Gokhran bought diamonds worth $1 billion from Alrosa during years of weak demand caused by the global financial crisis.

Source: Reuters

Pink Russian Diamond May Rank Among World’s Most Valuable Gems

Russian Pink diamond

A 14.83-carat pink gem found and cut by Alrosa PJSC is expected to fetch one of the highest prices ever for a diamond when the Russian company puts it up for sale later this year.

The oval stone, named The Spirit of the Rose, has been certified by the Gemological Institute of America as fancy vivid purple-pink with excellent clarity, excellent polish and very good symmetry, said Alrosa spokeswoman Evgeniya Kozenko. The sale is planned for November, she said.

The Spirit of the Rose diamond.

Colored diamonds, formed by impurities such as boron or nitrogen, are the most expensive and rarest, with pink and red stones fetching the highest prices. The Spirit of the Rose may be one of the most expensive pink stones ever, according to Eden Rachminov, the chairman of the board of the Fancy Color Research Foundation.

He estimates the potential price at between $60 million to $65 million.

Sotheby’s set the record for any gem ever sold at an auction in 2017, with its $71 million sale of the 59.6-carat Pink Star to Hong Kong-based jewelry retailer Chow Tai Fook Jewellery Group The stone was mined by De Beers, and dethroned the Oppenheimer Blue, which fetched $58 million in an earlier sale at Christie’s.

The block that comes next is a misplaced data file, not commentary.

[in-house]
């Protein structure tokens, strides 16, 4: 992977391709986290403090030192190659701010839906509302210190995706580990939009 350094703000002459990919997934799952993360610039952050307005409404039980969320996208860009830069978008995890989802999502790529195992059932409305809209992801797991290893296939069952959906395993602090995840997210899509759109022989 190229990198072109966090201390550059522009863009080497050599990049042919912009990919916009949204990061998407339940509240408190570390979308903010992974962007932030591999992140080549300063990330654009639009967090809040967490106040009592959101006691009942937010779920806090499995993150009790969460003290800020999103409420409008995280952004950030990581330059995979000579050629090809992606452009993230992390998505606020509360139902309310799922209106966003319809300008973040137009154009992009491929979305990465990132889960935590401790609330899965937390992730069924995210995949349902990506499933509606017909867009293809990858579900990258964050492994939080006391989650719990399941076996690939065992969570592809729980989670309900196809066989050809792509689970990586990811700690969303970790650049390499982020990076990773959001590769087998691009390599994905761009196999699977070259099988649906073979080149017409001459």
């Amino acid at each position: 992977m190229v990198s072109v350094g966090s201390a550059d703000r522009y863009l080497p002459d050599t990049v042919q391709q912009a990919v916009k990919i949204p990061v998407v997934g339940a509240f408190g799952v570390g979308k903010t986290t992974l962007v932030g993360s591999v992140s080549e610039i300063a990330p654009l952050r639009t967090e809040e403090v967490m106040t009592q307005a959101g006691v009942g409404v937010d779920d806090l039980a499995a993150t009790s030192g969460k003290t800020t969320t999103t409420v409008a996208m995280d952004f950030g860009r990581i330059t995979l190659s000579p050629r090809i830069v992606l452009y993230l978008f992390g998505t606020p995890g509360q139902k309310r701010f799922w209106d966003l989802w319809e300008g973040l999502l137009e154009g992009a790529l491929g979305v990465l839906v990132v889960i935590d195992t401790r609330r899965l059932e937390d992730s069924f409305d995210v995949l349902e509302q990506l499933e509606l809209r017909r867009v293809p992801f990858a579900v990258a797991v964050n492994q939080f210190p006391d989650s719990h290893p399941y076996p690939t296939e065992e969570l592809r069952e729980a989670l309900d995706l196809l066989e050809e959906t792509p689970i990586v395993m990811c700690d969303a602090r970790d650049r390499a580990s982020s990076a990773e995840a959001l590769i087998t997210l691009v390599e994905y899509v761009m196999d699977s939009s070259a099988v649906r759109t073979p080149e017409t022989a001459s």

Kozenko declined to comment on how much Alrosa hopes to raise from the sale, but said that The Spirit of the Rose will be the most expensive stone ever polished in Russia. The company is still considering how to conduct the sale, with a decision expected next month, she said.

It’s a good time for a sale, as pink stones are about to get even rarer after Rio Tinto Group confirmed earlier this year that it was shutting its giant Argyle operation in Australia. The mine produces about 90% of the world’s pink gems.

Alrosa found the 27.85-carat rough stone at its alluvial mines in Russia’s Far East in 2017 and named it Nijinsky, after ballet dancer Vaslav Nijinsky. The preparation and cutting process, which took a full year, was done at Alrosa’s cutting factory in Moscow.

The Spirit of the Rose was named for the ballet Le Spectre de la Rose, staged by the Ballets Russes company, which premiered in 1911 and in which Nijinsky was a star.

Source: bloomberg